Often given with premeds and has an increase in second dose
reactions.
Iron sucrose (Venofer): Should have a test dose. Given in multiple
doses, not over 300 mg. Used in CKD, and in the setting of dialysis.
Ferric carboxymaltose (Injectafer): is a colloidal iron hydroxide
complex with a tighter binding of elemental iron. It’s a 15 minute
infusion and doesn’t require premeds and is given in NSS 750 mg in 2
doses, one week apart.
Monitoring:
For chronic iron deficiency anemia patients that require
ongoing IV iron treatments, monthly CBC’s and iron studies
including ferritin. Treat again when ferritin goes below 50.
Oral iron treatment F/U should be checked monthly during
replacement until repleted. Continue oral iron up to 3-6
months after normalization of iron levels to replete iron stores.
When ferritin is normalized, a trial off iron for 3 months and
recheck CBC, iron, TIBC and ferritin.
If the cause of the iron deficiency has been treated, no further
iron should be necessary. (normalization of periods, post
uterine oblation, GI bleed is successfully treated, etc.)
Case Study:
71 year old female with a history of macrocytic anemia over 2
years. Supplementation with B 12 shows adequate B 12 levels
and folate. She has hypothyroidism and upper and lower
endoscopies were completed in 2013 and she was found to
have a single benign colon polyp and mild gastritis that was
treated. ECOG performance status is 0.
MCV = 125.7
(81.6 -98.3)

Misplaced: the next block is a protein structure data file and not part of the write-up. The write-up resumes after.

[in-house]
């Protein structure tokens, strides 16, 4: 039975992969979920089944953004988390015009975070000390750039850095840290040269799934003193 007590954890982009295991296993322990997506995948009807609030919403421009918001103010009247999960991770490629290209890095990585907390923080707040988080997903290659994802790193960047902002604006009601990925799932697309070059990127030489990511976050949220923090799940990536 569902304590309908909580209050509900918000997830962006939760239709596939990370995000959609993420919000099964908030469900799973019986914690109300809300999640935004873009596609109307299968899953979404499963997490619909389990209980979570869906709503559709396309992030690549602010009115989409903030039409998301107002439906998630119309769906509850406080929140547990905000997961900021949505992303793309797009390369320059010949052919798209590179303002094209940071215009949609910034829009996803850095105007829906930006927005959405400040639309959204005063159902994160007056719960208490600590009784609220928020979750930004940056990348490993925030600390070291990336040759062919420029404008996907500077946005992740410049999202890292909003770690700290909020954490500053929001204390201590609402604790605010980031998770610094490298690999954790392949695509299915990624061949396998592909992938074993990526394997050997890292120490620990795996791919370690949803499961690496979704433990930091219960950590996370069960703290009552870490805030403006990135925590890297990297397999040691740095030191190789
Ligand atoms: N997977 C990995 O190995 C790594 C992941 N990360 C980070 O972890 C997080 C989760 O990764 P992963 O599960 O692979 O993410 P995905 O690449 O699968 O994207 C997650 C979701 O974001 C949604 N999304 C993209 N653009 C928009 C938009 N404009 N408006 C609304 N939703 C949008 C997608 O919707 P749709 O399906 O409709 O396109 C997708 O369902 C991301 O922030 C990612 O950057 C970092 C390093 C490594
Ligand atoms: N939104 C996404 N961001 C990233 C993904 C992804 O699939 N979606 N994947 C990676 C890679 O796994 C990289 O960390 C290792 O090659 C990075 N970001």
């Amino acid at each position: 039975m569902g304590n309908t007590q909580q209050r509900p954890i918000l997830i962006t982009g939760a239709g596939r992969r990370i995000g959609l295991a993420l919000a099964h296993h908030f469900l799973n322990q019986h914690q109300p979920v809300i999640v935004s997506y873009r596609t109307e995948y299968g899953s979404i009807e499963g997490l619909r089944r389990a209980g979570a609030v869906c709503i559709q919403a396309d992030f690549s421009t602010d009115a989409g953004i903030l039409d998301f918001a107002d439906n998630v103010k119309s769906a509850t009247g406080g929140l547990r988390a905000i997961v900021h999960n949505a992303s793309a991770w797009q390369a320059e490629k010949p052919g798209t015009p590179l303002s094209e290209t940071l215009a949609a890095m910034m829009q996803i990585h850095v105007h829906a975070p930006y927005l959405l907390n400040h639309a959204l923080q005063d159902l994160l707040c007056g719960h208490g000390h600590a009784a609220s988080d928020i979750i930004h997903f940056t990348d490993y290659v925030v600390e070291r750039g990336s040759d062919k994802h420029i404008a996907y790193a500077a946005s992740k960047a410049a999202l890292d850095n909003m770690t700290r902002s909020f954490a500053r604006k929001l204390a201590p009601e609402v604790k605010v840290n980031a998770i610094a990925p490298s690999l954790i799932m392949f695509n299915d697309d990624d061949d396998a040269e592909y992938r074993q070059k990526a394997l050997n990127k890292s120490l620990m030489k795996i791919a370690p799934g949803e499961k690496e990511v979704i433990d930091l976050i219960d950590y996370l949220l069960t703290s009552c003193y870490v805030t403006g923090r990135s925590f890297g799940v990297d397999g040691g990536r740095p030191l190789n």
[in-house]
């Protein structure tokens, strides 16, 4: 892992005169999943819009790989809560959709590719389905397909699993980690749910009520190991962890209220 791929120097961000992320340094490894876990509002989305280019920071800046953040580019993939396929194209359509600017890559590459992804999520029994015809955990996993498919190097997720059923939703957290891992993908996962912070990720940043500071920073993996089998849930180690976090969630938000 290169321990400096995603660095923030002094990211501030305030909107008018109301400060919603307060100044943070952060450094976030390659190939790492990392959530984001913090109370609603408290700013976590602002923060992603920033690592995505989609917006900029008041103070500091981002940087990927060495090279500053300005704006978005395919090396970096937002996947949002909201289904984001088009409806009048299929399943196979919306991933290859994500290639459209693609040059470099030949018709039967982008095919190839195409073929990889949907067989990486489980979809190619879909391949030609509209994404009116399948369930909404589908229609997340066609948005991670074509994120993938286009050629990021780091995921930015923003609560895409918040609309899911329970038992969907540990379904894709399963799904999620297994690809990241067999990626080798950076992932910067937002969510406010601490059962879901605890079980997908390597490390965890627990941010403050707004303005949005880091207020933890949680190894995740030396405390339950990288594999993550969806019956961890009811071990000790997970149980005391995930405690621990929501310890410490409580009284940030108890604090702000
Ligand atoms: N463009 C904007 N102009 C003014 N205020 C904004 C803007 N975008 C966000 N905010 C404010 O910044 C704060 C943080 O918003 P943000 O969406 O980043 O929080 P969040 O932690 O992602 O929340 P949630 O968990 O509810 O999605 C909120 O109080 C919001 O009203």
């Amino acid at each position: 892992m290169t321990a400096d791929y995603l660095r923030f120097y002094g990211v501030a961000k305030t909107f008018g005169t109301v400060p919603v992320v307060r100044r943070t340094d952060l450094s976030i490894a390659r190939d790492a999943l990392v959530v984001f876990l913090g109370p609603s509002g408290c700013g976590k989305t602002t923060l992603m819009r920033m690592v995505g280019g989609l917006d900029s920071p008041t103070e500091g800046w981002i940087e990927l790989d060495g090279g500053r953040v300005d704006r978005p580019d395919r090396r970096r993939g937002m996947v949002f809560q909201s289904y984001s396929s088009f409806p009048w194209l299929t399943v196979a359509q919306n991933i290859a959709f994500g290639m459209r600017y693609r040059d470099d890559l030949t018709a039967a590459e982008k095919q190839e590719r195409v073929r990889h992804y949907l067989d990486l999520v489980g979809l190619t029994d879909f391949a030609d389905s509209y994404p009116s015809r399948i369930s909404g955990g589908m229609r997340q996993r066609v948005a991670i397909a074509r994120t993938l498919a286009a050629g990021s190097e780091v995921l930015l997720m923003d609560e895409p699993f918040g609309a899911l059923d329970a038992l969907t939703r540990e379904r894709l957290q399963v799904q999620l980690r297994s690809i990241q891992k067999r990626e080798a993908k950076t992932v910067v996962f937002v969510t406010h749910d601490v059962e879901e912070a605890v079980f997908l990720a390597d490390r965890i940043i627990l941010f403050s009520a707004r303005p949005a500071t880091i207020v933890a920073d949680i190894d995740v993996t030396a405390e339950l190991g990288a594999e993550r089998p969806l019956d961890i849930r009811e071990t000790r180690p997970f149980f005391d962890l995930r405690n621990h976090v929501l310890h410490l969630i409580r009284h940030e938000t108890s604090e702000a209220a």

MCH = 43.5
(25.6-32.2)
Hgb = 9.3
Hct = 26.9
WBC 3.30
(3.98-10.04)
Retic count = 1.71%
(0.50-1.70)
Ferritin = 912
(11.1-264)
Iron = 188
(37-170)
Question:
What tests do you do next?
1.  Repeat Upper and lower endoscopies, as she
had a polyp 3 years ago.
2.  Bone Marrow Biopsy with Cytogenetics.
3.  She has had this for 2 years and is stable, no
further work up is necessary.
4.  Consider hypothyroid as a reason for her
macrocytosis and follow closely.
71 Y/O female with megaloblastic anemia
Bone Marrow Biopsy showed:
Severely increased iron stores present, ringed sideroblasts present.
Increased cellularity, no evidence of metastatic neoplasm.
Comment: On BMB from pathologist
The patient developed anemia starting in 2013. She is not B 12 or
folate deficient, and she is taking levothyroxine. Hypothyroidism
may be associated with megaloblastic anemia; however, there is
increased particulate iron without blast increase in her marrow.
Cytogenetics was negative for myelodysplastic syndrome.
Treatment:
For now, she should be followed frequently with blood counts and